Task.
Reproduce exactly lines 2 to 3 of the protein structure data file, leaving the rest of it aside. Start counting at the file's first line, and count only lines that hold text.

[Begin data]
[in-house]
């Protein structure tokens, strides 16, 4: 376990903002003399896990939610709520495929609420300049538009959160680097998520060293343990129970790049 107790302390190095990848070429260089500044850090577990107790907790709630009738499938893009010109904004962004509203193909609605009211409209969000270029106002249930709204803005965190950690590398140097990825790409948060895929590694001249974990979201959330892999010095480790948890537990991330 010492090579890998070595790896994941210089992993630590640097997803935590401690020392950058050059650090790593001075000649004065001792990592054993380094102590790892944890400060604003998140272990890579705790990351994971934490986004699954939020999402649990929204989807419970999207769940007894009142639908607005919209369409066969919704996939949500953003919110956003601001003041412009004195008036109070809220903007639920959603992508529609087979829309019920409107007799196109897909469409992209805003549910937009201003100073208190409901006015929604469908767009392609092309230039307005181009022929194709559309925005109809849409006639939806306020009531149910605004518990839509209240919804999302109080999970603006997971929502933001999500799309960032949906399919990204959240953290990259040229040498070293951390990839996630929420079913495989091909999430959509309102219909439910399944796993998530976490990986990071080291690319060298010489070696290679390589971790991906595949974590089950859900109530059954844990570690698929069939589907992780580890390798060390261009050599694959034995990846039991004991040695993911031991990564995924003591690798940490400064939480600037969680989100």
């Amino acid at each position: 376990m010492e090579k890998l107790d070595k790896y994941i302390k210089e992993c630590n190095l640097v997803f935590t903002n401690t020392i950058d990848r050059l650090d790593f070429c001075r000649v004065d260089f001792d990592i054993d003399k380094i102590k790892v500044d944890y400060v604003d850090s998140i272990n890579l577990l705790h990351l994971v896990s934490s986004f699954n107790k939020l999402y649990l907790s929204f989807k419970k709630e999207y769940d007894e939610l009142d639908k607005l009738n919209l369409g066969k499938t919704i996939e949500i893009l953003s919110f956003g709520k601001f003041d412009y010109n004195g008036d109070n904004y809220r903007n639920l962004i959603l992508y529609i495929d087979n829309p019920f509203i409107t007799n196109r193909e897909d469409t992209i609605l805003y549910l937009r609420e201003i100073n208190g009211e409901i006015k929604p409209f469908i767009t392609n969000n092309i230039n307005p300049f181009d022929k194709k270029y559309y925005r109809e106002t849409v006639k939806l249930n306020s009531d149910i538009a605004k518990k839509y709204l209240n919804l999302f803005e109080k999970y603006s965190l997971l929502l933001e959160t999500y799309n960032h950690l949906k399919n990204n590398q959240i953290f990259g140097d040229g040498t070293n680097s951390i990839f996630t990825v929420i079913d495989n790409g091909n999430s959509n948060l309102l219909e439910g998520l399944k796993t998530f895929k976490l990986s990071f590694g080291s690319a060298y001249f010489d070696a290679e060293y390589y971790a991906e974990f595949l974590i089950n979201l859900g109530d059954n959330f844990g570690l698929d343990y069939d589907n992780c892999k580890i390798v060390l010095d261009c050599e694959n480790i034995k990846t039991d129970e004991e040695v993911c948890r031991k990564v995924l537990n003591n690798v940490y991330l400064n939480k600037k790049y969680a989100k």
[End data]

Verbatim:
């Protein structure tokens, strides 16, 4: 376990903002003399896990939610709520495929609420300049538009959160680097998520060293343990129970790049 107790302390190095990848070429260089500044850090577990107790907790709630009738499938893009010109904004962004509203193909609605009211409209969000270029106002249930709204803005965190950690590398140097990825790409948060895929590694001249974990979201959330892999010095480790948890537990991330 010492090579890998070595790896994941210089992993630590640097997803935590401690020392950058050059650090790593001075000649004065001792990592054993380094102590790892944890400060604003998140272990890579705790990351994971934490986004699954939020999402649990929204989807419970999207769940007894009142639908607005919209369409066969919704996939949500953003919110956003601001003041412009004195008036109070809220903007639920959603992508529609087979829309019920409107007799196109897909469409992209805003549910937009201003100073208190409901006015929604469908767009392609092309230039307005181009022929194709559309925005109809849409006639939806306020009531149910605004518990839509209240919804999302109080999970603006997971929502933001999500799309960032949906399919990204959240953290990259040229040498070293951390990839996630929420079913495989091909999430959509309102219909439910399944796993998530976490990986990071080291690319060298010489070696290679390589971790991906595949974590089950859900109530059954844990570690698929069939589907992780580890390798060390261009050599694959034995990846039991004991040695993911031991990564995924003591690798940490400064939480600037969680989100």
């Amino acid at each position: 376990m010492e090579k890998l107790d070595k790896y994941i302390k210089e992993c630590n190095l640097v997803f935590t903002n401690t020392i950058d990848r050059l650090d790593f070429c001075r000649v004065d260089f001792d990592i054993d003399k380094i102590k790892v500044d944890y400060v604003d850090s998140i272990n890579l577990l705790h990351l994971v896990s934490s986004f699954n107790k939020l999402y649990l907790s929204f989807k419970k709630e999207y769940d007894e939610l009142d639908k607005l009738n919209l369409g066969k499938t919704i996939e949500i893009l953003s919110f956003g709520k601001f003041d412009y010109n004195g008036d109070n904004y809220r903007n639920l962004i959603l992508y529609i495929d087979n829309p019920f509203i409107t007799n196109r193909e897909d469409t992209i609605l805003y549910l937009r609420e201003i100073n208190g009211e409901i006015k929604p409209f469908i767009t392609n969000n092309i230039n307005p300049f181009d022929k194709k270029y559309y925005r109809e106002t849409v006639k939806l249930n306020s009531d149910i538009a605004k518990k839509y709204l209240n919804l999302f803005e109080k999970y603006s965190l997971l929502l933001e959160t999500y799309n960032h950690l949906k399919n990204n590398q959240i953290f990259g140097d040229g040498t070293n680097s951390i990839f996630t990825v929420i079913d495989n790409g091909n999430s959509n948060l309102l219909e439910g998520l399944k796993t998530f895929k976490l990986s990071f590694g080291s690319a060298y001249f010489d070696a290679e060293y390589y971790a991906e974990f595949l974590i089950n979201l859900g109530d059954n959330f844990g570690l698929d343990y069939d589907n992780c892999k580890i390798v060390l010095d261009c050599e694959n480790i034995k990846t039991d129970e004991e040695v993911c948890r031991k990564v995924l537990n003591n690798v940490y991330l400064n939480k600037k790049y969680a989100k």